Exemplary implementations described herein may be implemented into a system using any suitably configured hardware and/or software. FIG. 1 illustrates, for one exemplary implementation, a block diagram of example components of a mobile device 100. In some exemplary implementations, the mobile device 100 may include application circuitry 102, baseband circuitry 104, Radio Frequency (RF) circuitry 106, front-end circuitry 108, and one or more antennas 110, coupled together at least as shown. The front-end circuitry 108, baseband circuitry 104, RF circuitry 106 may use a DTC to generate clock signals, perform phase modulation, or perform other functions to enable wireless connectivity. While the digital-to-time calibration systems described herein may be suited for use in a mobile device as shown, though, the DTC may also be used in other computing systems that generate clock signals, modulate signals, or use a DTC for other purposes.

In the mobile device 100, the application circuitry 102 may include one or more application processors. For example, the application circuitry 102 may include circuitry such as, but not limited to, one or more single-core or multi-core processors. The processor(s) may include any combination of general-purpose processors and dedicated processors (e.g., graphics processors, application processors, etc.). The processors may be coupled with and/or may include memory/storage and may be configured to execute instructions stored in the memory/storage to enable various applications and/or operating systems to run on the system.

The baseband circuitry 104 may include circuitry such as, but not limited to, one or more single-core or multi-core processors. The baseband circuitry 104 may include one or more baseband processors and/or control logic to process baseband signals received from a receive signal path of the RF circuitry 106 and to generate baseband signals for a transmit signal path of the RF circuitry 106. Baseband processing circuitry 104 may interface with the application circuitry 102 for generation and processing of the baseband signals and for controlling operations of the RF circuitry 106. For example, in some exemplary implementations, the baseband circuitry 104 may include a second generation (2G) baseband processor, a third generation (3G) baseband processor, a fourth generation (4G) baseband processor, and/or other baseband processor(s) for other existing generations, generations in development, or to be developed in the future (e.g., fifth generation (5G), 6G, or the like). The baseband circuitry 104 may handle various radio control functions that enable communication with one or more radio networks via the RF circuitry 106. The radio control functions may include, but are not limited to, signal modulation/demodulation, encoding/decoding, radio frequency shifting, etc. In some exemplary implementations, the baseband circuitry 104 may determine a channel or frequency for uplink or downlink communications based on messages received from the network. The baseband circuitry 104 may instruct the RF circuitry 106 to monitor particular channels or frequencies as well as to transmit on particular channels or frequencies.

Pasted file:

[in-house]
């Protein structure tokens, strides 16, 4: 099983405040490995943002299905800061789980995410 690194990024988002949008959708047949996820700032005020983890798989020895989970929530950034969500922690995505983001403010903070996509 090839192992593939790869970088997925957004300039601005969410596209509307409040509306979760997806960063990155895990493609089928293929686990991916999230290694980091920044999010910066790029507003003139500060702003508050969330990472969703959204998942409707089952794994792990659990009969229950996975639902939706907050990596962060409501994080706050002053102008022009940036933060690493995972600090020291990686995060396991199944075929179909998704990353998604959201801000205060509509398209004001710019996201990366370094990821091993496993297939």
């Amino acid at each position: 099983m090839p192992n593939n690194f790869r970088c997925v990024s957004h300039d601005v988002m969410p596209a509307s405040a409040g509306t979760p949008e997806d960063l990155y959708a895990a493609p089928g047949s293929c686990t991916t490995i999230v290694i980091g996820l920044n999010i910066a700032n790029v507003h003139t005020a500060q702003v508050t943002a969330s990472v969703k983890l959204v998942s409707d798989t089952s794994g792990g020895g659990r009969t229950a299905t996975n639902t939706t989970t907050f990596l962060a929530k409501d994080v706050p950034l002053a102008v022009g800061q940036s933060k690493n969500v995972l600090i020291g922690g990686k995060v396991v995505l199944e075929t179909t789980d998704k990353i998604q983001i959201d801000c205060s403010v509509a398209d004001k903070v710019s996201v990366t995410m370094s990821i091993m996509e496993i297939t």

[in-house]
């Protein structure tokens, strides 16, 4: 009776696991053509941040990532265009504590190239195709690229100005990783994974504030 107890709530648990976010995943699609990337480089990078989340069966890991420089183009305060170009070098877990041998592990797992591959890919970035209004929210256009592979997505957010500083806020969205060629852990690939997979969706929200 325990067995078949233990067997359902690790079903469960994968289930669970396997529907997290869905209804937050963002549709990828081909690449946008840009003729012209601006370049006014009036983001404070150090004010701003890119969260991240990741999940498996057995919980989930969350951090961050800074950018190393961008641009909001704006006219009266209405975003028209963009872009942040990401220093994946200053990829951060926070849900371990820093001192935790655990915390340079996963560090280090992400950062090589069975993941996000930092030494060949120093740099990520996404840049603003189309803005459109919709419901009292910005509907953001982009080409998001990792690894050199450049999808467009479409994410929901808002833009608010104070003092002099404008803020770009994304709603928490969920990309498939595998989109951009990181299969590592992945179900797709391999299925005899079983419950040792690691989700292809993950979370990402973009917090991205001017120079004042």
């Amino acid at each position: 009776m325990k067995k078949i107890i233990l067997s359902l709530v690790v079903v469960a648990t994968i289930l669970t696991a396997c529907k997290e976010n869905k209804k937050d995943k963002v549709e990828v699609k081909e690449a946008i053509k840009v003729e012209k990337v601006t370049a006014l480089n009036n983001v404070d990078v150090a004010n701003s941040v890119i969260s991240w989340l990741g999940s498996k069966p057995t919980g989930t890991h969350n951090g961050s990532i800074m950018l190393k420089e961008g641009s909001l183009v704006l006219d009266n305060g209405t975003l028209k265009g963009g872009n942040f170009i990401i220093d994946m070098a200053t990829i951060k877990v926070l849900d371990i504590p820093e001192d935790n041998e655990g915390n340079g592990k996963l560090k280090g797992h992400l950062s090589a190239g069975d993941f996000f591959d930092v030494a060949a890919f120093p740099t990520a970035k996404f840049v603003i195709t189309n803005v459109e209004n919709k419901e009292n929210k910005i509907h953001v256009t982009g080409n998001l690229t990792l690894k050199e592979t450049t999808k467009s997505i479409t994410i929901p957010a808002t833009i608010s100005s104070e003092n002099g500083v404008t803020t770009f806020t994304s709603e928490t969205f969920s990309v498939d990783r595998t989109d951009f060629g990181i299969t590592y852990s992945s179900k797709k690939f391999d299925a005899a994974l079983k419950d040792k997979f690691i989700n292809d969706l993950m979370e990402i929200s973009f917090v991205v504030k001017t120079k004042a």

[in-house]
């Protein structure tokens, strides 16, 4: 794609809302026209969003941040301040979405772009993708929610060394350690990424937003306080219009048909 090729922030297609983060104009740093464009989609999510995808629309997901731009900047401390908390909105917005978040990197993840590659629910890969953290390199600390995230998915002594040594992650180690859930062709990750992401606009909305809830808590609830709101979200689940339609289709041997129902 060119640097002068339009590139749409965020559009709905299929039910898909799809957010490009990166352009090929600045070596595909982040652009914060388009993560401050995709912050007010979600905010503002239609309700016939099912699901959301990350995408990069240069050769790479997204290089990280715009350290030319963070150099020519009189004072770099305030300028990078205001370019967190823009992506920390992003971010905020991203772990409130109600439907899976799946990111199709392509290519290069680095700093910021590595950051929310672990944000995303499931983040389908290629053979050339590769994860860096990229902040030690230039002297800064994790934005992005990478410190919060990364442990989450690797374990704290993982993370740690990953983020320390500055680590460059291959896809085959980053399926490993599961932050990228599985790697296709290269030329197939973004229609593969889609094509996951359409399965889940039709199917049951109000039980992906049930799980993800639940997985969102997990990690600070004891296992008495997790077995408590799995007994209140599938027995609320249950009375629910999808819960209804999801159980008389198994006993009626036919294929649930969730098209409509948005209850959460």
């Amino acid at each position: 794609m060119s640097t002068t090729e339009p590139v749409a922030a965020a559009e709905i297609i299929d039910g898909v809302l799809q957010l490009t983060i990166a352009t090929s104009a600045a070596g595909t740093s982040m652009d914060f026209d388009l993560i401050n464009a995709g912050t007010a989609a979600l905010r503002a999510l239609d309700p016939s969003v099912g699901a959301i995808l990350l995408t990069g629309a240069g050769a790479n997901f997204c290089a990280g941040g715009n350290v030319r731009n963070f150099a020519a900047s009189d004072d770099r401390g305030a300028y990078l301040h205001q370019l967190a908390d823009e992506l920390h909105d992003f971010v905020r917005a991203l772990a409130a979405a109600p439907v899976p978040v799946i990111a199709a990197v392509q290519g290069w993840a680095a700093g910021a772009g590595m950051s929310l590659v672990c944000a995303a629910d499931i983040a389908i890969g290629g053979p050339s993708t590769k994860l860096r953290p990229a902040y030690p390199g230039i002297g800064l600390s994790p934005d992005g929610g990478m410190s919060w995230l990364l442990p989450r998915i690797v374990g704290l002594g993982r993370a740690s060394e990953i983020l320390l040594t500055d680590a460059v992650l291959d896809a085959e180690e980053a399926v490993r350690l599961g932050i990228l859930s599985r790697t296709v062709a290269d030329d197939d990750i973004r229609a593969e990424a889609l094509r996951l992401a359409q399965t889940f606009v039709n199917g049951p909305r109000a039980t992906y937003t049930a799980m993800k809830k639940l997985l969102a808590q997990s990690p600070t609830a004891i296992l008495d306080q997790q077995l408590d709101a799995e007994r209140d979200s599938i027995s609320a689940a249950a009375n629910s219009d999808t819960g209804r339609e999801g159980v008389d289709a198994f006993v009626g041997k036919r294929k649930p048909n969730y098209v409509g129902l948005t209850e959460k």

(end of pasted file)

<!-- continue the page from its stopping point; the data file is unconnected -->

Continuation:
In some exemplary implementations, the baseband circuitry 104 may generate clock signals or perform phase modulation using a DTC. Accordingly, the baseband circuitry 104 may include a DTC calibration system t that determines the phase output of a DTC in response to DTC inputs. For example, the DTC calibration system may include components as described with reference to FIGS. 3 and 5 below to perform operations as described with reference to FIGS. 4 and 6.

In some exemplary implementations, modulation/demodulation circuitry of the baseband circuitry 104 may include Fast-Fourier Transform (FFT), preceding, and/or constellation mapping/demapping functionality. In some exemplary implementations, encoding/decoding circuitry of the baseband circuitry 104 may include convolution, tail-biting convolution, turbo, Viterbi, and/or Low Density Parity Check (LDPC) encoder/decoder functionality. Implementations of modulation/demodulation and encoder/decoder functionality are not limited to these examples and may include other suitable functionality in other implementations.